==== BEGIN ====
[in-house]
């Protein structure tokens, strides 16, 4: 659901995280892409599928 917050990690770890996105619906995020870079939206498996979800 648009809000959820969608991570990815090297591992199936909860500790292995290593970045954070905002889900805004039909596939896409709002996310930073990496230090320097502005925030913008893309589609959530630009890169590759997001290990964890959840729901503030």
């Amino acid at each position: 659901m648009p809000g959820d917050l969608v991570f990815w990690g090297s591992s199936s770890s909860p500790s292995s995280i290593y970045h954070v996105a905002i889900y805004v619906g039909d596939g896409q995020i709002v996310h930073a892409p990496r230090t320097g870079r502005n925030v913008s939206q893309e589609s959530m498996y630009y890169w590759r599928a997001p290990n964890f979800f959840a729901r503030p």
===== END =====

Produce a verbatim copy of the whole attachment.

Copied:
[in-house]
């Protein structure tokens, strides 16, 4: 659901995280892409599928 917050990690770890996105619906995020870079939206498996979800 648009809000959820969608991570990815090297591992199936909860500790292995290593970045954070905002889900805004039909596939896409709002996310930073990496230090320097502005925030913008893309589609959530630009890169590759997001290990964890959840729901503030």
């Amino acid at each position: 659901m648009p809000g959820d917050l969608v991570f990815w990690g090297s591992s199936s770890s909860p500790s292995s995280i290593y970045h954070v996105a905002i889900y805004v619906g039909d596939g896409q995020i709002v996310h930073a892409p990496r230090t320097g870079r502005n925030v913008s939206q893309e589609s959530m498996y630009y890169w590759r599928a997001p290990n964890f979800f959840a729901r503030p």